17 years after filming began, a movie is finished.
Why might you care?
It’s a movie about persistence, about an African American family that not only survives Hurricane Katrina but is determined that the New Orleans culture that sustains them will continue and grow.
Begun with Academy-award winning director Jonathan Demme, Guardians of the Flame lets you into the little-known world of Mardi Gras masking, of world-class musicians, of street dancing, and what one family member calls “self-emancipation.”
The movie captures three generations of hope. It shows what one family can do, how tradition gets passed on and re-made, what it means to stand for something. It’s a rough, raucous, captivating movie that I think you’ll find was worth the 17 year wait.
Guardians of the Flame is the product of some 17 years, begun on a visit to post-Katrina New Orleans in 2006 by Oscar-winning director Jonathan Demme and writer Daniel Wolff. Their visits continued, 4-times-a-year, for the next six years.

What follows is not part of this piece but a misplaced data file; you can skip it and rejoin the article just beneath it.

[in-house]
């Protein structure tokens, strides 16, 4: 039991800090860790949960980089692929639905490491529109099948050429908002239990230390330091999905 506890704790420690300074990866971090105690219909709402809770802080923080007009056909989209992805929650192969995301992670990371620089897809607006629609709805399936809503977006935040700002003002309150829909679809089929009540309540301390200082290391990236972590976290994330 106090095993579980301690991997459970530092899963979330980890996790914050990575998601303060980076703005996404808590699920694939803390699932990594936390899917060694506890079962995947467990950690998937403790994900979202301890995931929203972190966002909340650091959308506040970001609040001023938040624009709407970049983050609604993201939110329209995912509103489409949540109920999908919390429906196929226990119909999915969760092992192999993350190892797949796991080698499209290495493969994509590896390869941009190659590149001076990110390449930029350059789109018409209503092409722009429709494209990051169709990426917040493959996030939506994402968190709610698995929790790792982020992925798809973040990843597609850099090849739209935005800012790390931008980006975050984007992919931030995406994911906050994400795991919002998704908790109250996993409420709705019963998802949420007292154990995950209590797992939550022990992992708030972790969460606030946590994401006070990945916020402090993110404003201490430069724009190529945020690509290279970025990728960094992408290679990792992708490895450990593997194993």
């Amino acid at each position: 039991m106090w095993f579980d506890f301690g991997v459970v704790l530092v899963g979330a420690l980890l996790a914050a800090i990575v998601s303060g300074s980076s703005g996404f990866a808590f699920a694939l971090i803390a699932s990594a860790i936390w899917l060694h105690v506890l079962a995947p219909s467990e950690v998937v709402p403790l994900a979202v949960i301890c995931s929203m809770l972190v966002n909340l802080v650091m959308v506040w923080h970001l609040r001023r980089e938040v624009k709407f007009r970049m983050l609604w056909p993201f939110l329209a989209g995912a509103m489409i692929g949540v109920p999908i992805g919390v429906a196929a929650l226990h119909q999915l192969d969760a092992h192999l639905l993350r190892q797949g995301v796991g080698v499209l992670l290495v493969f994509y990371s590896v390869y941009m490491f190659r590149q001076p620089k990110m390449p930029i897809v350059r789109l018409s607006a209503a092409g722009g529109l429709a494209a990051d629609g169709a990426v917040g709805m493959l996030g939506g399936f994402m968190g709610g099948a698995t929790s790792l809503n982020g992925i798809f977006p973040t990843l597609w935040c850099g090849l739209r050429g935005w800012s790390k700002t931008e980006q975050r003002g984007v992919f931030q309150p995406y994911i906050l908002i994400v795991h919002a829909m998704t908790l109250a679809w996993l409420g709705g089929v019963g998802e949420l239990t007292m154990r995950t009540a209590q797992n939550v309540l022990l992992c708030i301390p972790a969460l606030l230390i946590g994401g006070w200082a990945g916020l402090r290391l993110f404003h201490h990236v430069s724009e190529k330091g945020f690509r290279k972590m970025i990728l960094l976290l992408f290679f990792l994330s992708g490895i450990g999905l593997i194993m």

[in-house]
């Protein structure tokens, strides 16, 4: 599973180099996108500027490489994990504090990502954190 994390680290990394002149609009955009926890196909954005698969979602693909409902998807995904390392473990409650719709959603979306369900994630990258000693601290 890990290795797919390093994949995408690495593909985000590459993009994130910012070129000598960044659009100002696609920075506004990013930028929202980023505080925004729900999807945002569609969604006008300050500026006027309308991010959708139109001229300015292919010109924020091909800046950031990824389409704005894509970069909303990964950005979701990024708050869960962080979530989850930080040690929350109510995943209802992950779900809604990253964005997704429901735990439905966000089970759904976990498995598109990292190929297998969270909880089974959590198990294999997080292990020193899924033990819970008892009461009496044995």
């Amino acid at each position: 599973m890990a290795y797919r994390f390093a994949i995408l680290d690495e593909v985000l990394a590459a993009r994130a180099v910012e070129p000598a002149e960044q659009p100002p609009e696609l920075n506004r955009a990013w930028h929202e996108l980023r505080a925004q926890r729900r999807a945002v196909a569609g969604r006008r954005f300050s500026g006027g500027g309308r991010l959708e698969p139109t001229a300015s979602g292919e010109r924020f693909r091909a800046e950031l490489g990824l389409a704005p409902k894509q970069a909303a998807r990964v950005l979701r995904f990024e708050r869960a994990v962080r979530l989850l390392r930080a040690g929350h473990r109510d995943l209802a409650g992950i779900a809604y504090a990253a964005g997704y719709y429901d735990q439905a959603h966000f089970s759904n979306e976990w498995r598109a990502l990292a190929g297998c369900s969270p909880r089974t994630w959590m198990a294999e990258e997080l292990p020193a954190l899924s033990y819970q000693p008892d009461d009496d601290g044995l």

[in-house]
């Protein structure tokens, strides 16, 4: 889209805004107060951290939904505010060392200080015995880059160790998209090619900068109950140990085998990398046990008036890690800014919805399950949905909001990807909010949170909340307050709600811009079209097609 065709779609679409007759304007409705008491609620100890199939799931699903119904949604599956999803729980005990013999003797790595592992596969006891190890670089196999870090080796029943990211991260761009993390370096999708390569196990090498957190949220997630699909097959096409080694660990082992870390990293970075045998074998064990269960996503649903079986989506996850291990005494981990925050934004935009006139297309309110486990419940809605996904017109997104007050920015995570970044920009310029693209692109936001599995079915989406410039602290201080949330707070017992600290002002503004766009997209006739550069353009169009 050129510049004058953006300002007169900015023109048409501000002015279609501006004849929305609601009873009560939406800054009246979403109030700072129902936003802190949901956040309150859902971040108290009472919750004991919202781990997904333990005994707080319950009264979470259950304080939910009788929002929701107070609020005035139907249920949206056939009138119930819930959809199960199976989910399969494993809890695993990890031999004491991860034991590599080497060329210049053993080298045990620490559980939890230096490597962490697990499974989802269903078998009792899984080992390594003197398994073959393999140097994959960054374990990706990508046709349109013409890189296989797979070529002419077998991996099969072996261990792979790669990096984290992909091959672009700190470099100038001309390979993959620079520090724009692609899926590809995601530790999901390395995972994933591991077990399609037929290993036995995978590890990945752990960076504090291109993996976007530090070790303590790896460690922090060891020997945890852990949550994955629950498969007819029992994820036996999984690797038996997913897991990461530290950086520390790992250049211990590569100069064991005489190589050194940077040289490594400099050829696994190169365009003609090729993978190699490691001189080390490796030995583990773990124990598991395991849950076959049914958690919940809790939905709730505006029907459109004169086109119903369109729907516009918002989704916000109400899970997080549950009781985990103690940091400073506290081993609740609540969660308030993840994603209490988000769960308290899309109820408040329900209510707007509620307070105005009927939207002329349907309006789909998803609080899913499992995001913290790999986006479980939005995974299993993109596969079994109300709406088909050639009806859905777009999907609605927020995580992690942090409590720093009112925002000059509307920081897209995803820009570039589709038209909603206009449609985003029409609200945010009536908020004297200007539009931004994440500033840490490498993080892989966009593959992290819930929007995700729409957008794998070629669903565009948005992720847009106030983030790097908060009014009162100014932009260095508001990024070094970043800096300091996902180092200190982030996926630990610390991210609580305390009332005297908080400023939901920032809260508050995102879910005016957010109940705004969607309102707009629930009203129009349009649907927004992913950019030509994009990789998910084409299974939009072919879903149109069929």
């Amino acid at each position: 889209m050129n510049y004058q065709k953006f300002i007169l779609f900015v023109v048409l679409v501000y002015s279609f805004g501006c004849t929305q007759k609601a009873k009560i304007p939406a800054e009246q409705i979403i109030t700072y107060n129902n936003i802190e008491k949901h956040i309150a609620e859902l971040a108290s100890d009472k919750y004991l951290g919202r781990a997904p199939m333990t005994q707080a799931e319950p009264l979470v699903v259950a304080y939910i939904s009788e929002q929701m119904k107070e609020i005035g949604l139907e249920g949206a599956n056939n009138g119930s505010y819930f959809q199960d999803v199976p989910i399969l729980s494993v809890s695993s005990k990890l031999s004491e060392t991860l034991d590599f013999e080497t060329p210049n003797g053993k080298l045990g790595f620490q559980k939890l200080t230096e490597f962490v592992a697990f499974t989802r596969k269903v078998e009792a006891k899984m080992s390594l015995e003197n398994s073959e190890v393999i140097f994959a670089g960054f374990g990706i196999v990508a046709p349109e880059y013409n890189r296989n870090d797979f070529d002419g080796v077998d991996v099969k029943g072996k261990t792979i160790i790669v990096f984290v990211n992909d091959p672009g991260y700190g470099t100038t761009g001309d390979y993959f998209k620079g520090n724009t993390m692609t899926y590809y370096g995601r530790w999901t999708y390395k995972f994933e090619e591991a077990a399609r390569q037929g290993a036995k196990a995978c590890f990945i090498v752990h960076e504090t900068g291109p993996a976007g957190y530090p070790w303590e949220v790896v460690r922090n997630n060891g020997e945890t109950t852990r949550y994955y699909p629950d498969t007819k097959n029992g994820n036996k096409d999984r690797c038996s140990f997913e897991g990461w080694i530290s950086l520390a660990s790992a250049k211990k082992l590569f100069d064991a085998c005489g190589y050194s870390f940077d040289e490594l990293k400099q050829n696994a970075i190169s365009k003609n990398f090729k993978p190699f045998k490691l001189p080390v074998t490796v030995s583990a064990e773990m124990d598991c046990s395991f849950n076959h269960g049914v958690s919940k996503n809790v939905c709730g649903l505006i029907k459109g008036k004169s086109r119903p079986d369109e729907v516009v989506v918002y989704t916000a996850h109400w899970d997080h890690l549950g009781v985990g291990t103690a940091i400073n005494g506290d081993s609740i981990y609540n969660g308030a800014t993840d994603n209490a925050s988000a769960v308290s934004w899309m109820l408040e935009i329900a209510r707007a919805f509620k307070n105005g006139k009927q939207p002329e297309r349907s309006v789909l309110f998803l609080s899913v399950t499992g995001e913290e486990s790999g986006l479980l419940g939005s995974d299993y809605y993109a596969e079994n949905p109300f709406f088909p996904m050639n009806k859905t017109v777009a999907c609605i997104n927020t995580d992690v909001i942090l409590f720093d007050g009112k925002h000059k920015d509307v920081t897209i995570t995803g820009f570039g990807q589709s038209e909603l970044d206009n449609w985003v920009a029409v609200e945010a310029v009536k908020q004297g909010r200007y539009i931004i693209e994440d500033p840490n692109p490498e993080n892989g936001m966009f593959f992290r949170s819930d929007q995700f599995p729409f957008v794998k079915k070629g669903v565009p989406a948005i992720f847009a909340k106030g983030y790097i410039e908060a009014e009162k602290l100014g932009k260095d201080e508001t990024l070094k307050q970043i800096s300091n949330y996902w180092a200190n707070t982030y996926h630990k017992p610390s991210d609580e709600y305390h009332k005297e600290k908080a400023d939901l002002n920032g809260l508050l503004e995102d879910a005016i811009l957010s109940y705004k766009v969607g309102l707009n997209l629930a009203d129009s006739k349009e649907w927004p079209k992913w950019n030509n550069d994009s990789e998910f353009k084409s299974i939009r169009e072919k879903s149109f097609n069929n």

After Demme's death, in 2017, Wolff, Demme's son Brooklyn, and a film crew returned to New Orleans in 2019 to bring the project up to date. The desire to finish this project and the persistence to do so comes from the Harrison family's inspirational work in what Cherice Harrison-Nelson calls "self-emancipation."
Long before Katrina and in the years since, the Harrisons have forged cultural weapons to resist racism and oppression both locally and on a national scale. As this film documents, their tools include music, beading, masking, literacy, and community building.
Whether handing out books to pre-schoolers, being nominated for Grammies, making films, or sewing elaborate ceremonial clothing, the Harrisons have kept their eyes on the prize. Guardians of the Flame offers a decade-and-a-half overview of one family's trials and eventual triumph.